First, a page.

There are lots of myths that surround knights. Many of their stories have turned into legends, and even now, fantasy is its own genre with its own stories.
While an author can make up just about any rules for their world if they’re willing to follow them, my stories are loosely based on medieval Europe and Ancient Rome. As such, I do a fair amount of research.
Six Lies about Armor You Probably Believe
1. Men in armor had to be hoisted into their saddles with a crane.
This is absolutely wrong, and people have proven it by wearing period appropriate pieces and mounting a horse without help. My guess is this misconception was started when a scholar lifted armor a knight wore. Possibly a Victorian scholar as they seem to frequently be at the root of historical misconceptions. Either way, it makes no sense for a knight to wear something into battle that would make it cumbersome to get on his horse. Being mounted was one of the tactical advantages a knight brought over a foot soldier.
2. Men in armor struggled to move.
Actually, a trained combatant, particularly a knight, had no trouble wearing and moving in a full suit of armor. An entire suit of “heavy” armor weighed between 45-55 pounds. This is less than a fireman carries with oxygen gear, and less than what most men have been carrying into battle since the nineteenth century. Furthermore, this armor was evenly spread across the body, rather than being concentrated on the chest as most modern gear is.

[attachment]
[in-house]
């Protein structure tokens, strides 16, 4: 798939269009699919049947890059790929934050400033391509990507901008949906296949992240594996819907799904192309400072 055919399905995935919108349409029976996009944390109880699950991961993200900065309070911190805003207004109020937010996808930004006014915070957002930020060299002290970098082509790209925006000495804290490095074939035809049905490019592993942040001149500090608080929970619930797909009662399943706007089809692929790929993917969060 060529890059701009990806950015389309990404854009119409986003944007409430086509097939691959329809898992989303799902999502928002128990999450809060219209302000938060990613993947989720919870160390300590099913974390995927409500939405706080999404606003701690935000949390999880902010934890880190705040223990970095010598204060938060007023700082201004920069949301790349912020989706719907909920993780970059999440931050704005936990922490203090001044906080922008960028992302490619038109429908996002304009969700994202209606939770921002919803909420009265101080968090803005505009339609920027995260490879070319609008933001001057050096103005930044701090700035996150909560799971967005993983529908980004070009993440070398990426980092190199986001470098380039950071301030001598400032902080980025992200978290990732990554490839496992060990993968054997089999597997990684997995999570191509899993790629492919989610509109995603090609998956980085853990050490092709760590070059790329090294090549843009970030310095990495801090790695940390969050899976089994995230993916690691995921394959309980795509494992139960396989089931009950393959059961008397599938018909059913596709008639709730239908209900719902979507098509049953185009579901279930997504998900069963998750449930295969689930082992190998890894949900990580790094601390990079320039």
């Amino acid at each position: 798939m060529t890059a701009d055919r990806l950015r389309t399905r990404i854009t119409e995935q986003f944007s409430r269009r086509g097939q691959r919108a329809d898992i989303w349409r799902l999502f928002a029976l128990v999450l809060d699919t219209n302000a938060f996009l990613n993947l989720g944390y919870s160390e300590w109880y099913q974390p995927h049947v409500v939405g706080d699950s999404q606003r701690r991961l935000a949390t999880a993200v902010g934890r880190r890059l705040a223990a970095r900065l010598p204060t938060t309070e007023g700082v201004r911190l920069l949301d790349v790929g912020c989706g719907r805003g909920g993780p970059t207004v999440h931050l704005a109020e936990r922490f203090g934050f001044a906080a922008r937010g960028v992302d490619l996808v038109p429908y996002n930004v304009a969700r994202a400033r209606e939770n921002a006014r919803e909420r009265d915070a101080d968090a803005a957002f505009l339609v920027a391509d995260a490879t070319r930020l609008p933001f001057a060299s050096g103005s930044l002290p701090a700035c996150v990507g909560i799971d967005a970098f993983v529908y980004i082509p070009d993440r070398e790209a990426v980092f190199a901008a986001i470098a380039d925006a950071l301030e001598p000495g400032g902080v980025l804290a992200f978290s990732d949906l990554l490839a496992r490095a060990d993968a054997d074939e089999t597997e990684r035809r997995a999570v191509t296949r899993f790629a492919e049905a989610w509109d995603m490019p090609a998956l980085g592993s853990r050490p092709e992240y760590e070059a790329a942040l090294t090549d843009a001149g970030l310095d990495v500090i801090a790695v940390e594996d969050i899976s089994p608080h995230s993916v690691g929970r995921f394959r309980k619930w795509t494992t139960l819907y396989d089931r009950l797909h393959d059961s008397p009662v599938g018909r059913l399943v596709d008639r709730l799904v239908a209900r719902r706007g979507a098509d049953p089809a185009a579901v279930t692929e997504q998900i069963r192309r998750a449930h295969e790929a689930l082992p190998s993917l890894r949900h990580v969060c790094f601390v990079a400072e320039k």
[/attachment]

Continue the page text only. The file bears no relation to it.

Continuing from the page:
3. Plate armor made moving even harder.
Plate armor didn’t impair movement much at all as it was made up of individual elements for each limb, and each of these were linked by movable rivets and leather straps, allowing for unimpaired movement. A man in full plate armor could run, get up off the ground, and mount his horse without help. To put it in perspective, the French knight Maréchal Boucicault, while in full armor, climbed up the underside of a ladder using only his hands.
4. Only knights wore armor.
Nope, lots of people wore armor. This was war, and most soldiers had some pieces of armor. It’s quality varied greatly, but even foot soldiers had it and wore it.
5. Only men wore armor.
Some interesting stuff is coming out of new grave sites now that we have DNA testing that can use science to prove the occupants are women. Those shield maiden stories appear to be more than just stories. There is evidence of noble ladies-turned-military commanders, such as Countess Jeanne de Penthièvre (1319–1384). It might not have been common in medieval Europe, but we really don’t know.
6. Armor was so expensive only princes and the very wealthy could afford it.
Again, not true. Even a common foot soldier had some armor. This idea may come from the pieces displayed in museums. And while it could be extremely expensive (an entire armory of an English knight was the equivalent to about five to eight years of rent for a London merchant’s house, or over three years’ worth of wages for a skilled laborer), not all pieces were. Some could be had for much less, depending on quality. This also does not consider how much armor was taken from the battlefield.
Lots of misconceptions abound, as I learned with swords. Hopefully, this helped clear up a few about armor.